Authors: Erin Bokshowan, Erin Moch
On April 13, 2020, the Saskatchewan Ministry of Finance opened the application portal for the Saskatchewan Small Business Emergency Payment (SSBEP) program.
The SSBEP program provides financial assistance to small and medium-sized business and not-for-profit organizations in Saskatchewan that have been ordered to temporarily close or substantially curtail operations through a public health order by the Chief Medical Health Officer of Saskatchewan.
Through the SSBEP program eligible businesses receive a one-time payment of 15% of the business’s monthly sales revenues in either April 2019 or February 2020 (the business can select the preferred month to utilize for the calculation with a view to maximizing the benefit), up to a maximum of $5,000.
In order to be eligible for the SSBEP program, a Saskatchewan business must meet the following eligibility criteria:
- Be a person, partnership, corporation, co-operative or not-for-profit corporation registered under either The Business Names Registration Act (Saskatchewan), The Business Corporations Act (Saskatchewan), The Non-Profit Corporation Act, 1995 (Saskatchewan), or The Co-Operatives Act (Saskatchewan);
- Have a permanent establishment in Saskatchewan;
- Have fewer than 500 employees;
- Have been carrying on business in Saskatchewan on February 29, 2020;
- Have been ordered to temporarily close or significantly curtail operations through a public health order to help control the transmission of COVID-19;
- Have experienced a loss of sales revenue that affects the applicant’s ability to pay for fixed costs; and
- Have not received any payments or amounts from any other sources, including insurance, to replace or compensate for the loss of sales revenues, other than amounts received from other government assistance programs.
Eligible businesses include dental, optometry, ophthalmology, physical therapy, occupational therapy, podiatry or chiropractic service providers who were ordered to provide emergency services only. This also includes restaurants, bars, recreational and entertainment facilities; personal service facilities such as hairdressers that were ordered to close; retail services that are not considered critical or allowable business services; and childcare facilities that had restrictions placed on their business. Businesses that are still permitted to fully operate and are considered “Critical Public Services to Address COVID-19” or allowable business services, are not eligible for the SSBEP program.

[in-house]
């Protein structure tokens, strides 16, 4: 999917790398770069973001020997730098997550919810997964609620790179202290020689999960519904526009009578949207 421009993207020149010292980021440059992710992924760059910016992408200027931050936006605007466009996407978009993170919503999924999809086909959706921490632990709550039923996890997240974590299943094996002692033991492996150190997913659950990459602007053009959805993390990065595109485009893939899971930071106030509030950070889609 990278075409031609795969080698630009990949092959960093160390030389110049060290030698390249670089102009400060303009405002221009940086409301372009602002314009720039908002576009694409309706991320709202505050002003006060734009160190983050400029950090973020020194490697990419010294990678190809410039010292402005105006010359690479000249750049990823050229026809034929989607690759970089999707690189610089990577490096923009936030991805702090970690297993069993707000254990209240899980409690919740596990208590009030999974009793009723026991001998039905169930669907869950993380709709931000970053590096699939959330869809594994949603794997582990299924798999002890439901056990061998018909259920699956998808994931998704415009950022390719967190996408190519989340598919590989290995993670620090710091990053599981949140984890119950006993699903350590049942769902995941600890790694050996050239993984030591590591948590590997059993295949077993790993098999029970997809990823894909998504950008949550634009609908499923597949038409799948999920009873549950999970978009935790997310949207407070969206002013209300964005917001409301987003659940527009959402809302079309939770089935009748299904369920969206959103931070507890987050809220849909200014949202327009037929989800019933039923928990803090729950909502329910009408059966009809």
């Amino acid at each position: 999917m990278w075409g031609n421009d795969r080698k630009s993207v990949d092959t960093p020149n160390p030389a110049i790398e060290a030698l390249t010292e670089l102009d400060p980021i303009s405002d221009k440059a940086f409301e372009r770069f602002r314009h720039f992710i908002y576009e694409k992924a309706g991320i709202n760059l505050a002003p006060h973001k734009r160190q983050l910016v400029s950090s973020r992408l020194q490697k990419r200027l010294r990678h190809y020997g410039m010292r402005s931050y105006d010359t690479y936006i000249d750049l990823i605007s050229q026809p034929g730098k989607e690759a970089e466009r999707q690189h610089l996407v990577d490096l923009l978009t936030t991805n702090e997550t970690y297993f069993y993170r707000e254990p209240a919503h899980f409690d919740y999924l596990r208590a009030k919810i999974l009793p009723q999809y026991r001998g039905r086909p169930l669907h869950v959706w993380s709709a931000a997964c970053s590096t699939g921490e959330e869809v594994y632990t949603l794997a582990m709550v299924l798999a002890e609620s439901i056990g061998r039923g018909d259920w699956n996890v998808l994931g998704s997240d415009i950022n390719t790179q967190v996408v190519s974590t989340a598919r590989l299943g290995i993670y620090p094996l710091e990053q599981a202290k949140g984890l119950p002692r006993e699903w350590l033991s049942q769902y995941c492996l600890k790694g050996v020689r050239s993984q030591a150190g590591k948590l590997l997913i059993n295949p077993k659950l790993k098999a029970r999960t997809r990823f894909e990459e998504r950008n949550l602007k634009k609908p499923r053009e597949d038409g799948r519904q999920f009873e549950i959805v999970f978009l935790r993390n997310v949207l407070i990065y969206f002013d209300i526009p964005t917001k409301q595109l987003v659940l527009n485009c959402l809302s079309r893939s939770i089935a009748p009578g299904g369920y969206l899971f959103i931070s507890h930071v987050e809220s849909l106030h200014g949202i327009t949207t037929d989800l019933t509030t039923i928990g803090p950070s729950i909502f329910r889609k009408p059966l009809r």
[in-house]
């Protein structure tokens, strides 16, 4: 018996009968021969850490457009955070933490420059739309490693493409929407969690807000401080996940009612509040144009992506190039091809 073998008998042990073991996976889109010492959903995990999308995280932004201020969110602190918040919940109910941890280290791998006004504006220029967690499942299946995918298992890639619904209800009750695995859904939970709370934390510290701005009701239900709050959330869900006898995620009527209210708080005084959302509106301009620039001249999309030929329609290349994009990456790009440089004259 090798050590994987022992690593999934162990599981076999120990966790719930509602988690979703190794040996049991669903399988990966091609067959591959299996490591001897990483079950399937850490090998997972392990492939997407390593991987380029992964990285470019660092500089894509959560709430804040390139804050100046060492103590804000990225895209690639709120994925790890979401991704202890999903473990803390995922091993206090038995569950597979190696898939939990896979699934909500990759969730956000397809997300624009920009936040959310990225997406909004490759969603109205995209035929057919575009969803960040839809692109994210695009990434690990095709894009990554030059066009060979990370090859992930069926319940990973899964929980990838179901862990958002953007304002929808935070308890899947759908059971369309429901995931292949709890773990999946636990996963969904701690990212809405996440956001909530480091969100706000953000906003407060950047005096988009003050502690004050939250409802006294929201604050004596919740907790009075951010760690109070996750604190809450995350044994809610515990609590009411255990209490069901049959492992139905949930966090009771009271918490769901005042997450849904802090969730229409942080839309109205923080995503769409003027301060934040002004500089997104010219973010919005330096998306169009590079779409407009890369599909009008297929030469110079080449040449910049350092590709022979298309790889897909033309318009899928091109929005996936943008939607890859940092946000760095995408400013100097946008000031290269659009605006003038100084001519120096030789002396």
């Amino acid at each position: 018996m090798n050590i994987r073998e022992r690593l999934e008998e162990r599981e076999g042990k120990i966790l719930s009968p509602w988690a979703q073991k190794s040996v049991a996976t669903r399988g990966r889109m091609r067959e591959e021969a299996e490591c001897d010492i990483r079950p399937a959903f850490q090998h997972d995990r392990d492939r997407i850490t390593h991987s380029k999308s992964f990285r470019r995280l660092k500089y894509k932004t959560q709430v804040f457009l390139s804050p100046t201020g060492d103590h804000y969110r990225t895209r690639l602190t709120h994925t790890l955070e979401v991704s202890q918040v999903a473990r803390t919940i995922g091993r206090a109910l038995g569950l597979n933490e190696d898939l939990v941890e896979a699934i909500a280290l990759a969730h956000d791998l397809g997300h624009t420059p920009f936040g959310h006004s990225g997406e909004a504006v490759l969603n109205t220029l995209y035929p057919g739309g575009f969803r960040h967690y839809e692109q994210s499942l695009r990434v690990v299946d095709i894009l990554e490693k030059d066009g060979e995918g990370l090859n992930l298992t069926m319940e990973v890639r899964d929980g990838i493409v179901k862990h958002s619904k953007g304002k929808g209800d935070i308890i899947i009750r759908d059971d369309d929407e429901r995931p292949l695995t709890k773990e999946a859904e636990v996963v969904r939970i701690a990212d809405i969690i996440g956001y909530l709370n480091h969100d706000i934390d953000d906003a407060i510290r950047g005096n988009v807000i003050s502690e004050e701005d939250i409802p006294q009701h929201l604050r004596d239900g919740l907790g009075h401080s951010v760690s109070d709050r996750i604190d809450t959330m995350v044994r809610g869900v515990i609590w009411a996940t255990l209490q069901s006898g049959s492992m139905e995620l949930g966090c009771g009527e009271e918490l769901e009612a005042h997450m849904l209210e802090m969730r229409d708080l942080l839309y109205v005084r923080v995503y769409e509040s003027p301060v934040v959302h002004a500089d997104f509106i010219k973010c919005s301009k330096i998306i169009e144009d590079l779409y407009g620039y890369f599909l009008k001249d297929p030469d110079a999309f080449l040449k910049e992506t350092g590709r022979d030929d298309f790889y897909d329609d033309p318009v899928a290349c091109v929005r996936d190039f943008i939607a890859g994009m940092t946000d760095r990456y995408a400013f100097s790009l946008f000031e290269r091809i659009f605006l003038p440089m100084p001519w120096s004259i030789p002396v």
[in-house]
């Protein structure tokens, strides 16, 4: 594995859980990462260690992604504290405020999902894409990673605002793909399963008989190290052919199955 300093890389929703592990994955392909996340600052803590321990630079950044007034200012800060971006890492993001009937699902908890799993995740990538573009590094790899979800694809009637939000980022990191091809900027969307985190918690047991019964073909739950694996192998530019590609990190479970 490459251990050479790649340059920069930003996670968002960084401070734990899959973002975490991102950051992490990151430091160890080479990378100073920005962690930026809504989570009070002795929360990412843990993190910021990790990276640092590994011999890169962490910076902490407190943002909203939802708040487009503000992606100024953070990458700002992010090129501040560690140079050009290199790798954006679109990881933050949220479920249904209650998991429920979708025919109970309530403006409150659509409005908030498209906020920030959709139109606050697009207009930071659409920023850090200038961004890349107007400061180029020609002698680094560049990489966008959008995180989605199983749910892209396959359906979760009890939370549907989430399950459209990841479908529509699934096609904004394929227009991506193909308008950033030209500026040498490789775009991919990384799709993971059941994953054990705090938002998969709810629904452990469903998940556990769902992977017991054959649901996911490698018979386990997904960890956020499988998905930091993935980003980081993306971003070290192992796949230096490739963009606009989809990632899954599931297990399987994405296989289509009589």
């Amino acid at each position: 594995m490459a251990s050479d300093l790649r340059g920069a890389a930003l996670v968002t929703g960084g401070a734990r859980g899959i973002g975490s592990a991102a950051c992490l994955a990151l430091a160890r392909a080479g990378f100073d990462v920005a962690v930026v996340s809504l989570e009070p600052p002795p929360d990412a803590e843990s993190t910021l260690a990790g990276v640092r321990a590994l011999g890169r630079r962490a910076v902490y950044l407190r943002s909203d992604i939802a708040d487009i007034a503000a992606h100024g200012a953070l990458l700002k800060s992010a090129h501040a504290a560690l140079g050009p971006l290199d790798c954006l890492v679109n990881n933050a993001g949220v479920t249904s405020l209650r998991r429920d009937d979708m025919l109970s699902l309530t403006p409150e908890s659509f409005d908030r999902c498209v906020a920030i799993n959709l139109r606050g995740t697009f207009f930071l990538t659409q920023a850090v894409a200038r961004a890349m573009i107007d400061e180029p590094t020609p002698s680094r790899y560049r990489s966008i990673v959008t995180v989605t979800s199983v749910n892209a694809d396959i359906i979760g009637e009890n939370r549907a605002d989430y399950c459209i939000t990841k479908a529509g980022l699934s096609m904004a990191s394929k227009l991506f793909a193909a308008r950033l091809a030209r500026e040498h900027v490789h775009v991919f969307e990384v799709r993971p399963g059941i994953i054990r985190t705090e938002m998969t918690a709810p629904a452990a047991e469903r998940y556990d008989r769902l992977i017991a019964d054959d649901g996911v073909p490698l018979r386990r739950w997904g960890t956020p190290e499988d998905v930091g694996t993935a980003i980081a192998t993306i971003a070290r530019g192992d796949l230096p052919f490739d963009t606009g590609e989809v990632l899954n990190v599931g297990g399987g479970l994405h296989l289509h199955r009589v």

In order to qualify for the SSBEP program businesses meeting the eligibility criteria must apply to the Saskatchewan Ministry of Finance on or before July 31, 2020, by completing the online application form. In completing the application form applicants will need to attest to all of the above eligibility criteria being true, and that they will re-open the business operations following the cancellation of the COVID-19 public health orders. The province has stated that its goal is to make payments within five days of a business submitting an application.
In order to confirm eligibility for the SSBEP program, applicants may be audited by the Saskatchewan Ministry of Finance following payment of the SSBEP. If any payments are deemed to be received by an ineligible applicant, they will be considered a debt owing to the government of Saskatchewan and such ineligible applicant will be subject to collection proceedings by the government of Saskatchewan.
As you evaluate your businesses eligibility for relief payments during this difficult time, you should consider the SSBEP program as well as a wide range of other subsidies that may be available to your organization. In making these decisions, MLT Aikins LLP would be pleased to assist with determining whether your business structure is eligible for, and how to optimize your benefit from, the SSBEP program, among other emergency relief programs.
Note: This article is of a general nature only and is not exhaustive of all possible legal rights or remedies. In addition, laws may change over time and should be interpreted only in the context of particular circumstances such that these materials are not intended to be relied upon or taken as legal advice or opinion. Readers should consult a legal professional for specific advice in any particular situation.